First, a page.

“Look at this document, it’s the Oath to the King taken by the young Laird of Clan MacKenzie upon his twelfth birthday. See the name of the witness, Edward Gowan? His name comes back in several other documents pertaining to different other Highlands Clans. From what I gathered this Mister Gowan was a lawyer settled in Edinburgh, but who worked mainly as some sort of traveling solicitor. He seemed to have been highly regarded throughout the Highlands…”

He took the document, careful even if it was a copy.

“Gowan, ye say? Yes… I remember seeing that name more than once… Ye really think he might be the key to our search?”

“I think so… Do you think your friend at the Archives could send us every document they might have connected to this Mister Gowan?”

He frowned. “It might take a while, me dear…”

And a while it took. Winter made way to spring and by midsummer we still hadn’t received anything from London. By the end of July I decided to use my vacation times from the hospital and treat the girls to a short trip. We spent a couple of days on the beaches of Aberdeen and, upon our return to Inverness, were welcome by several boxes filling the living room of the rectory.

“Claire! At last, ye are here! They’re here, me dear!”

“The documents from the Archives? Reggie, you should have phoned me!”

“Nonsense, me dear! Ye and yer girls needed that short holiday.”

And so began the real search. Mrs Graham and her daughter-in-law were kind enough to entertain Roger, Faith and Brianna while the Reverend and I spent all our spare time buried in 200 years old paperwork.

It was strange, searching those papers and finding the names of people I knew, people I had met. Each time I would get emotional, fighting tears that were begging to be shed. But there were also times where I was nearly gleeful at the suffering of people I hated, people who had made my life a living hell. I have no shame to say I was glad when I found the Order of Execution of Simon Fraser, Lord Lovat.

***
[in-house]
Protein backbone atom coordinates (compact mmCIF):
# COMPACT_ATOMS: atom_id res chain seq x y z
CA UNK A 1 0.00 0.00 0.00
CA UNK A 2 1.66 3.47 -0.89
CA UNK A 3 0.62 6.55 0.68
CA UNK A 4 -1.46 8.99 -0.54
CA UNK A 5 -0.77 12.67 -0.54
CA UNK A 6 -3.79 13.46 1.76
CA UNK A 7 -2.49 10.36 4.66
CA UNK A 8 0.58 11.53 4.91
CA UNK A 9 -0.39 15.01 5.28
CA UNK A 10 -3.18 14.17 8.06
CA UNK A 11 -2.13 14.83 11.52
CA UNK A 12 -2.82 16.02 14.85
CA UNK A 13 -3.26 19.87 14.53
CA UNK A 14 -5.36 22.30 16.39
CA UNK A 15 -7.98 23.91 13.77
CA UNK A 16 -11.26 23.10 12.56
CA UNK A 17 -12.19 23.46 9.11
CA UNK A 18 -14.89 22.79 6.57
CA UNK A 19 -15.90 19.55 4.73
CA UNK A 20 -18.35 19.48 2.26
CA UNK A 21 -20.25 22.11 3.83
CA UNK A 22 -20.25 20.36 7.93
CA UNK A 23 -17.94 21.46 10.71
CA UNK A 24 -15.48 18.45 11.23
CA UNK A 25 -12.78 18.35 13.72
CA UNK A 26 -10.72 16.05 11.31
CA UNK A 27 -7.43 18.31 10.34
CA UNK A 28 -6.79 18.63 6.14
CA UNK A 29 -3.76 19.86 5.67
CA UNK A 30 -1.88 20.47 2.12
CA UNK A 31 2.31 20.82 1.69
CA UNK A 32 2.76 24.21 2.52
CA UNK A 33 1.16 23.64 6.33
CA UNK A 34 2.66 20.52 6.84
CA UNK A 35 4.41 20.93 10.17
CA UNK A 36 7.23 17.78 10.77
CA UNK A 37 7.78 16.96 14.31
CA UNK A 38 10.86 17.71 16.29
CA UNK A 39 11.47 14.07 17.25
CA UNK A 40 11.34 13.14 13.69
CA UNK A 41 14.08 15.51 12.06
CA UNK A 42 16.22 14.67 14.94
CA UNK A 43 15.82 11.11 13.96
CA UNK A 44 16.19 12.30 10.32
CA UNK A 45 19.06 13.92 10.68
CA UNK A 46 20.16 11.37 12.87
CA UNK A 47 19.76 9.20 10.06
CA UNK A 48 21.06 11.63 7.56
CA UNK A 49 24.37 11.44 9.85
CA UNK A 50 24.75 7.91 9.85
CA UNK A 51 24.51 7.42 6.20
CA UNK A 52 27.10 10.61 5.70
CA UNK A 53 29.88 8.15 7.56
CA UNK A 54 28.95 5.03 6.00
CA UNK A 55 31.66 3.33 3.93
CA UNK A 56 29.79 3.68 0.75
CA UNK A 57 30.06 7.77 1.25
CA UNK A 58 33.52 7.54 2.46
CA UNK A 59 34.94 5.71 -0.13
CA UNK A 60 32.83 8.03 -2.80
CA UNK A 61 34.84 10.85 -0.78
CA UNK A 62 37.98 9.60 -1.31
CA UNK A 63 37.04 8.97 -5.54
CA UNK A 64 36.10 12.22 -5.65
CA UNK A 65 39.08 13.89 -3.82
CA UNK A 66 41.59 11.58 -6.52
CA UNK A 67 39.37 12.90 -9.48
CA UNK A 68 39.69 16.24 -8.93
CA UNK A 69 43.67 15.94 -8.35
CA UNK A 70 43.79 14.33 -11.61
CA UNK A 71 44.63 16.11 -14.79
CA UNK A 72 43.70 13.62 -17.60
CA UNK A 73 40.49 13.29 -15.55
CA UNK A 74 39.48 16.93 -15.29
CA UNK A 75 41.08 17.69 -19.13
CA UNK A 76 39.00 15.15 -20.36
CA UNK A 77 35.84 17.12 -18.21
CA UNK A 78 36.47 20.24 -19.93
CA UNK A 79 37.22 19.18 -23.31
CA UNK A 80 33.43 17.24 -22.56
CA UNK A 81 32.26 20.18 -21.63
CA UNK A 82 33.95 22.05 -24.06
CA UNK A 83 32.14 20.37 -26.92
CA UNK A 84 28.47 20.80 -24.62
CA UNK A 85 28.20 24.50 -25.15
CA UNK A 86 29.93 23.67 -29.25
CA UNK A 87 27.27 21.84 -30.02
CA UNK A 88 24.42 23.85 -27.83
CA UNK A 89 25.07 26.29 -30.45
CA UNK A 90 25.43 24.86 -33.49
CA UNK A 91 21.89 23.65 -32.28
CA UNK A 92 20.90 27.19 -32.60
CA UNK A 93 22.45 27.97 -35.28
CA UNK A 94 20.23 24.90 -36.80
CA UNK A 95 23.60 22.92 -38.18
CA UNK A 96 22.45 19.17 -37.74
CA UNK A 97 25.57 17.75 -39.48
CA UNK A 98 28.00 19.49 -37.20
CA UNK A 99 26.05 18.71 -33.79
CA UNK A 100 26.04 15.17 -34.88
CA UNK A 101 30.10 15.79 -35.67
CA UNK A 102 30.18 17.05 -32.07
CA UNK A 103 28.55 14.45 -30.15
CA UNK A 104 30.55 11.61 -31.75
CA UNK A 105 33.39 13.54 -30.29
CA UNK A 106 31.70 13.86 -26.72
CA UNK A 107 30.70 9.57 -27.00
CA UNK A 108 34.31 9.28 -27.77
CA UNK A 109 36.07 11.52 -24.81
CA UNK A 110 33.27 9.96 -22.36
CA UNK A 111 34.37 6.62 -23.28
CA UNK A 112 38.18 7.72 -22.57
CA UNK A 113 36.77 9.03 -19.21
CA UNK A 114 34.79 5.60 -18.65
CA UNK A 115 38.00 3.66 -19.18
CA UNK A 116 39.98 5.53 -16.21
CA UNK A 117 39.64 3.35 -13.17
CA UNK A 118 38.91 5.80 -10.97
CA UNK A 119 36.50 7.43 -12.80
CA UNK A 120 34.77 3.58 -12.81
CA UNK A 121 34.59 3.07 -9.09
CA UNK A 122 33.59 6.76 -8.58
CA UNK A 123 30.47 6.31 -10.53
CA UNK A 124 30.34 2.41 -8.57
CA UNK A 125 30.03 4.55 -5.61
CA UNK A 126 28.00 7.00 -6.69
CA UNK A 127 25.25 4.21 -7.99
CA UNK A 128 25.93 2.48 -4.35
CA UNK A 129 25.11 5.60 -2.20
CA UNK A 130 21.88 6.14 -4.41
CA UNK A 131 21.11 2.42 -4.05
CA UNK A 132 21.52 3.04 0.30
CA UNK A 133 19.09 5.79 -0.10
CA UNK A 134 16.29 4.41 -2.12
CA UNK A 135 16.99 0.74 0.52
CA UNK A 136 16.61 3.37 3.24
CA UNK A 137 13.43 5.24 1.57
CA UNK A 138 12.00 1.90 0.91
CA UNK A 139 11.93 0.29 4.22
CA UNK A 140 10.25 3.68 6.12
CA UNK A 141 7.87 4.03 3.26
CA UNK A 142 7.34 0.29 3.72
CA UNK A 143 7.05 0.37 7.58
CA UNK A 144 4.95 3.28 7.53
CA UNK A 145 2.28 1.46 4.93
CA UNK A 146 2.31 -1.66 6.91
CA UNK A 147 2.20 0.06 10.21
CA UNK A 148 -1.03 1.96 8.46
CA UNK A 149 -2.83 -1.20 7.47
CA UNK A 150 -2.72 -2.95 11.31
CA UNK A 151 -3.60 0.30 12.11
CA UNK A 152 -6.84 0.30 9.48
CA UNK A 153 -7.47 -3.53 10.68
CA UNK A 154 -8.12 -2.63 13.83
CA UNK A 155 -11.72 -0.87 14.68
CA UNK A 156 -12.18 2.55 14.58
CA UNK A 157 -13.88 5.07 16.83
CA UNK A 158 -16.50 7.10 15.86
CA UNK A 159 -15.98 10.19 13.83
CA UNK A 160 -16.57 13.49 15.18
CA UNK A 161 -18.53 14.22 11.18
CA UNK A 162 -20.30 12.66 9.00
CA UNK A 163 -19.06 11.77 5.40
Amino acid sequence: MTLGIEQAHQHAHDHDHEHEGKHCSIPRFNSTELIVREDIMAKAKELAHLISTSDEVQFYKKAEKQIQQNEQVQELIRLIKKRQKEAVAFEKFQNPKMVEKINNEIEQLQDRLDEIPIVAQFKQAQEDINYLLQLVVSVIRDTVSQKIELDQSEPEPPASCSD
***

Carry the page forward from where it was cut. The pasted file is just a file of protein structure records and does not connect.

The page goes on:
The breakthrough in the search came one Saturday in August. Mrs Graham was busying herself in the kitchen, preparing for the Parish annual baking sale, while the Reverend was working on his sermon in his study. Mrs Graham-the-younger, the senior Mrs Graham’s daughter-in-law, had taken Roger and the girls for a picnic in the countryside, allowing me some time to go through the ton of paperwork.

At first glance it was yet again another official looking document. At first glance… I nearly set it aside until I realized it was written in French.

Nous, Louis, par la grâce de Dieu, roi de France et de Navarre…

I couldn’t believe what I was reading and it took me a while to fully translate it. And once I did I knew that I had found part of the proof I was looking for.

We, Louis, by the grace of God, king of France and Navarre, declare that on the fifth day of December in the year of our Lord seventeen hundred and forty-four, after having negotiated with an emissary of his Majesty King George of Great Britain, We delivered to James Alexander Malcolm MacKenzie Fraser, Laird of Broch Tuarach of Scotland, a full pardon from the British authority. Thus Laird Broch Tuarach took leave from Us and from the Kingdom of France in order to return to his estate…